Also, I get to spend time with the kids (dance class, soccer practice, baking brownies, school concerts, kids’ parties all have their place in my life) – but my secret is to be organized with everything else so that when I get time, I can lock myself away for an hour or two to write (and try not to feel guilty!)

Have you ever based your book or characters on actual events or people from your own life?

I wish!! I would love to meet these characters or go to these places but my life is much more ordinary than that! I think the only sections I can safely say are based on events in my own life are the recipes in the novel and the Christmas celebrations I describe with the specific cultural and familial traditions and customs. The character of Sage’s mum is, perhaps, similar to my own mum who was also an artist/ designer – so she’s the only character in the novel that is close to being real.

Is there a theme or message in your work that you would like readers to connect to?

I think there’s quite a few messages within the novel. One of them is that history is often stranger than fiction or fantasy. If we can understand the past, we can make sense of ourselves and our world.
Also, I want readers to understand that some things have to be taken on faith. There is much to discover still in our world – the unknown, the unexplored, the unseen – but, in the end, the story is about us; about love and mortality; the human condition.

What would your readers be surprised to learn about you?

Probably that I have very little background in archaeology and history. I love the subject but I never formally studied it beyond my first year at university. Yet, in the novel, there’s a lot of historical details which I tried to make as accurate as possible.

On a personal note, they may be interested to learn that I wrote the novel virtually one-handed whilst nursing my infant son. Typing one-handed is not my forte but I managed to write SEED within three months – a fact I’m very proud of!

When you’re not writing what do you do? Do you have any hobbies or guilty pleasures?

I love to cook. I especially love baking – cookies, cakes, brownies, scones … just about anything really. I use it as an excuse to procrastinate when writing. When I was young, the kitchen was my mother’s domain but the thing she’d let me cook was desserts. So every Saturday when my brothers went to play soccer and after my netball games, I’d rush home and bake a cake or cupcakes. It seemed to give lots of pleasure to everyone. Now I bake for my kids.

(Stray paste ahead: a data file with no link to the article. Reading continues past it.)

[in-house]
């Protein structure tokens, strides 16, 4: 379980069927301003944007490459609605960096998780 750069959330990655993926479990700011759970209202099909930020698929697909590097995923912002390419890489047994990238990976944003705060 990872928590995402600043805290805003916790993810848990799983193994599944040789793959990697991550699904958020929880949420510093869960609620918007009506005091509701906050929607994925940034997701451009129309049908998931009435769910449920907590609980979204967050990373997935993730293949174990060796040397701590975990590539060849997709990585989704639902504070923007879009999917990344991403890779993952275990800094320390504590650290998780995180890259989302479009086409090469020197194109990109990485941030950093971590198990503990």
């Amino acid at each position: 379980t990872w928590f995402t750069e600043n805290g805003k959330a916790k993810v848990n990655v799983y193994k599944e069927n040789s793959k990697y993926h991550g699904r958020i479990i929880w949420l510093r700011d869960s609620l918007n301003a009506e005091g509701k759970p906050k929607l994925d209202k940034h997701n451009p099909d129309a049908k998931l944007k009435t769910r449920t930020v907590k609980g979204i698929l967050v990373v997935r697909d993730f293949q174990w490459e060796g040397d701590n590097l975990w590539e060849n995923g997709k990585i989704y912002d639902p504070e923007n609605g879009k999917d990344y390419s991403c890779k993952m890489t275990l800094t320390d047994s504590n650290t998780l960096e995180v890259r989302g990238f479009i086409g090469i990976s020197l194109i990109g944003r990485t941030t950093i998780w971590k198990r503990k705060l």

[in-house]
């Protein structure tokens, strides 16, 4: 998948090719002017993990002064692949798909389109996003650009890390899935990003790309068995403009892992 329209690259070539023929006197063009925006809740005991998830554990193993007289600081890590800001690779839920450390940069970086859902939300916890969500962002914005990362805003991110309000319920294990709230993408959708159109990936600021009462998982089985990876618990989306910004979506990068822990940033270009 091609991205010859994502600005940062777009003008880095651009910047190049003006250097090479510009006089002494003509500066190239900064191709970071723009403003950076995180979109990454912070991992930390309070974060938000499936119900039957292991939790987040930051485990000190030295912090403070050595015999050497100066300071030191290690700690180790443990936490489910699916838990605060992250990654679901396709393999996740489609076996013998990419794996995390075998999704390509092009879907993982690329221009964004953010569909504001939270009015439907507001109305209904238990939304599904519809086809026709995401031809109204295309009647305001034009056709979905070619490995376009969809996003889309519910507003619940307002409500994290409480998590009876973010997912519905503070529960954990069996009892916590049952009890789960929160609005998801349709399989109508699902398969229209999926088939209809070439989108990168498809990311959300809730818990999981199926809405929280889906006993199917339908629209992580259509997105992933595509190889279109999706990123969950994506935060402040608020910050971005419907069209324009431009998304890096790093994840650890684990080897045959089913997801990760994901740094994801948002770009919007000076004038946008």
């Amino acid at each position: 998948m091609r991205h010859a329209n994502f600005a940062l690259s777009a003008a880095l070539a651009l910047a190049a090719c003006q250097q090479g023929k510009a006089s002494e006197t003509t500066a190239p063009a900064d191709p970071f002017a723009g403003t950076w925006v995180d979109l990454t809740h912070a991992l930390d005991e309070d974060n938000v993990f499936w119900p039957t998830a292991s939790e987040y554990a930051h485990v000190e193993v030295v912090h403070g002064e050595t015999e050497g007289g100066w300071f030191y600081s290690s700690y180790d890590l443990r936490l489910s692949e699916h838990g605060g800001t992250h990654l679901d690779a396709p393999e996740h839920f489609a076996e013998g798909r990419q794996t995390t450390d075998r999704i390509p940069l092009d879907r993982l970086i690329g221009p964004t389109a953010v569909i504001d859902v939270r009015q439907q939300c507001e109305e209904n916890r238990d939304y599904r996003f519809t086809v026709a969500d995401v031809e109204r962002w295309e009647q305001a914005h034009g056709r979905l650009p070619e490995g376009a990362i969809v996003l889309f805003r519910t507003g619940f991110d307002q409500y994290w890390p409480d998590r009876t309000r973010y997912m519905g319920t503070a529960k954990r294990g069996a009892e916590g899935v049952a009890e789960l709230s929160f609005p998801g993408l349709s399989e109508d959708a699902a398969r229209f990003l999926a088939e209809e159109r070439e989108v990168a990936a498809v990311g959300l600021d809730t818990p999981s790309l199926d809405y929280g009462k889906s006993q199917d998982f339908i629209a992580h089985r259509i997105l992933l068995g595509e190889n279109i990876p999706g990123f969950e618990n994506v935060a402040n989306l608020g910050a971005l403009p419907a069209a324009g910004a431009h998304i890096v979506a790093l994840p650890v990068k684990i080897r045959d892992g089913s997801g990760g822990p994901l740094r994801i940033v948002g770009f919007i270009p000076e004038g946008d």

I really love planning events for my family – birthdays in particular – and everything from baking the cake to table decorations, room decorations, even hiring performers. For one special occasion I planned a medieval feast and was lucky enough to hire the basement cellar of the old castle near where I live. It had been renovated but retained its charm – sandstone walls, dim lighting, flagstone floors. And I had the invitations made up as scrolls complete with tassles (made in India because I couldn’t find a local person to do it) and got everyone to dress up in medieval costumes (so we had friars, Vikings, maidens, knights, etc…) and I even had performers and a glass blower (so everyone went home with a little gift as a memento of the night).

And, by the way, my guilty pleasure is drinking champagne. An expensive hobby but I collect the corks and tag them to display them in glass jars. Each cork is marked with a special occasion, date, time, location, who was present and what we were celebrating – it makes for an interesting conversation piece but also happy memories.

Which romance book or series (or other genre, if you don’t write romance) do you wish you had written?

Of the classics, I wish I had written Jane Austen’s Pride and Prejudice as there is something rather wonderful about the story of a young, headstrong, independent woman marrying the ideal man (who appreciates her for her brains and not just because she’s attractive).